Several of my grammar school pals would even show up. They’d come toting plastic pistols and rifles, wearing helmets and uniforms, with GI Joe comic books stuffed in their back pockets. They’d surround the waiting buses, stage mock attacks, shout marching orders and practice their salute as the Marines marched by. They’d chase the buses as they pulled out, yelling, “GUADALCANAL, IWO JIMA, AUDIE MURPHEY, SAN JUAN HILL, REMEMBER THE ALAMO!”
Being I could freely fraternize with drill sergeants and gyrenes, not to mention my dad had girlie books on his magazine rack and the songs “Rocket 88,” “Long Tall Sally” and Big Mama Thornton’s “Hound Dog” on the jukebox, provided me a certain status in the eyes of my pals. When we played Army, I was always the drill sergeant.
Many of the drill sergeants made the trip several times. It didn’t take long for my 5’6” Greek-accented, gregarious father to become military chic with them. On one trip the drill sergeants ceremoniously paraded Dad on the sidewalk and appointed him honorary drill sergeant. They presented him with a Field Sergeant Major shirt, complete with a dozen hash marks and a chest full of medals. I especially liked the rifle-range medal with the expert bar. They also gave him a campaign hat and a swagger stick, which they said was a short baton used as insignia and for jabbing jarheads in the ass.
From that day on, whenever Marines were scheduled, Dad would proudly pop on his Marine hat, put on his starched Field Sergeant Major shirt, grab his swagger stick and stalk through the dining room barking militarese along with the other drill sergeants. They didn’t bring him any trousers or shoes, so he always wore his white cook’s pants and corn-mealed kitchen shoes.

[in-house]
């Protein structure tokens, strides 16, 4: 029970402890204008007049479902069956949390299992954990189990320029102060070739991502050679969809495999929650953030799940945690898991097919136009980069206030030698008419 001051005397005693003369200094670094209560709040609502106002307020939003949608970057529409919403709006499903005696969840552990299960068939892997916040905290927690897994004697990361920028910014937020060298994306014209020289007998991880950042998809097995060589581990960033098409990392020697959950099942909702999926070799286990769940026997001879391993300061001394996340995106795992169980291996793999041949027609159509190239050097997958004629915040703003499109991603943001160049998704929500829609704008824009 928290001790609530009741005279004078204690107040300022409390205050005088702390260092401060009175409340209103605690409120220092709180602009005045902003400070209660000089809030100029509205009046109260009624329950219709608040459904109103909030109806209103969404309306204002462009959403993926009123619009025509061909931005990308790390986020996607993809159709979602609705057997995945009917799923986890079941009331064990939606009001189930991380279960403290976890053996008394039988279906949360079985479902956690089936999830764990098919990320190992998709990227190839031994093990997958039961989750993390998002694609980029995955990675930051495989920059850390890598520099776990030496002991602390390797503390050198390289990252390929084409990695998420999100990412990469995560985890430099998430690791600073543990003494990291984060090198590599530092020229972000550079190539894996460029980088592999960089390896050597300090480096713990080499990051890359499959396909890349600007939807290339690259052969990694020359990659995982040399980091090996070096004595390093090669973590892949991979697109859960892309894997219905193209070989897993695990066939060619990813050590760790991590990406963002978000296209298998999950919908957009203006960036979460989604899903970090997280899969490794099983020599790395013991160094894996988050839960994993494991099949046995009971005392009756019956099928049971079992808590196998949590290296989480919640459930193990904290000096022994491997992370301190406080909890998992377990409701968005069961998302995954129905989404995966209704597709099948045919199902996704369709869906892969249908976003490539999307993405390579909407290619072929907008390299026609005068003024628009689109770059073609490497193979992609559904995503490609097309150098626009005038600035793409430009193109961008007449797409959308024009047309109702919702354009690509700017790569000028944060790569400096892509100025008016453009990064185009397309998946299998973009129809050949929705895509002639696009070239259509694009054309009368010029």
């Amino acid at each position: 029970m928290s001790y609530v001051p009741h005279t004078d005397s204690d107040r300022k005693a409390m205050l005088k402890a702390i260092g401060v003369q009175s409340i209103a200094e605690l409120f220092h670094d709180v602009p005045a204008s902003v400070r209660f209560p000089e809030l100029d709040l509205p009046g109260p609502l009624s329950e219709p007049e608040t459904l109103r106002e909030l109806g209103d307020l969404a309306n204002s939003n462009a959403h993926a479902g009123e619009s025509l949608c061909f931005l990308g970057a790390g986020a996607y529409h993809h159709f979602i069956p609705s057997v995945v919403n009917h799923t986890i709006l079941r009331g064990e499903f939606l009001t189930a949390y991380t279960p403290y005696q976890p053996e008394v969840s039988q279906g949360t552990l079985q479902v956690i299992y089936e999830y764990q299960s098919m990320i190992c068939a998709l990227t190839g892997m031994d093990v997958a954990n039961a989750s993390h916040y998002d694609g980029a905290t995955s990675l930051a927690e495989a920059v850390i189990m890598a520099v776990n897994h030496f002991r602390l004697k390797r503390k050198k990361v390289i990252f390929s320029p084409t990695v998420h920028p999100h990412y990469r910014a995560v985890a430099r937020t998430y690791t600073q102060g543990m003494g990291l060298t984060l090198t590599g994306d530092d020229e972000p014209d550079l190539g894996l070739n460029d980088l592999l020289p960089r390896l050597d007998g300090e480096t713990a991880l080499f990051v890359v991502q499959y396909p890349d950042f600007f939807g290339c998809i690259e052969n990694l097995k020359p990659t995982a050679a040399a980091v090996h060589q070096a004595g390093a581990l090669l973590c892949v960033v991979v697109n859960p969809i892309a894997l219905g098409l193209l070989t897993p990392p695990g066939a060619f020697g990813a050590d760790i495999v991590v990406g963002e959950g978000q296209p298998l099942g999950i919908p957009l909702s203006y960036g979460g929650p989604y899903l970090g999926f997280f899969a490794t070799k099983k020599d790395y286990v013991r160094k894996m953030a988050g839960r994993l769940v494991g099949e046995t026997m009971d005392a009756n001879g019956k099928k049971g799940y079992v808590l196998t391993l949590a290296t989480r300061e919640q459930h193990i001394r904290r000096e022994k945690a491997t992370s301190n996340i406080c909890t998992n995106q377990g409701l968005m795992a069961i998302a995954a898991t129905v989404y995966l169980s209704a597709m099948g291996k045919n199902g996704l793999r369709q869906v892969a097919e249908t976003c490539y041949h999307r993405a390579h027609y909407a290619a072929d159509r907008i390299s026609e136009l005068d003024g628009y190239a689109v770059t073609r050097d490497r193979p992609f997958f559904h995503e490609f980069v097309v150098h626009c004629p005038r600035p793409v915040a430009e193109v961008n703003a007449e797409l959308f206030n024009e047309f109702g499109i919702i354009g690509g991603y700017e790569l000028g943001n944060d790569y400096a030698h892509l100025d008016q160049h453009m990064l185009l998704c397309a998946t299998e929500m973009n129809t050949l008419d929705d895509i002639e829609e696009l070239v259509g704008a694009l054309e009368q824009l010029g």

“How’s the chow, men?” Dad would yell. Greek accent.
“Fine, sir,” they’d roar back in unison.
“I can’t hear you,” Dad would yowl again. This time, Marines would thunder out a response at the top of their combat-ready voices, loud enough to rattle windows, scatter stray dogs and start the phone ringing at the local police station. The Marines, so programmed to react, never seemed to notice Tony was wearing white cook’s pants, spoke with a Greek accent and was the height of a shotgun.
Right after the last busload pulled out, he’d signal me to put away the girlie magazines and restock racks with Field and Stream, Life, Look, Mechanics Illustrated, and the latest comic books.
There was a certain pageantry to it all. Crisp uniforms, precision marching, bellowing drill sergeants (who became drill instructors in 1971) and roaring buses belching diesel. Even Tony’s military impersonations provided a welcome spectacle to our dwindling downtown. We once served 2,500 marines in three-and-a-half hours, an event still considered the Iwo Jima of food production.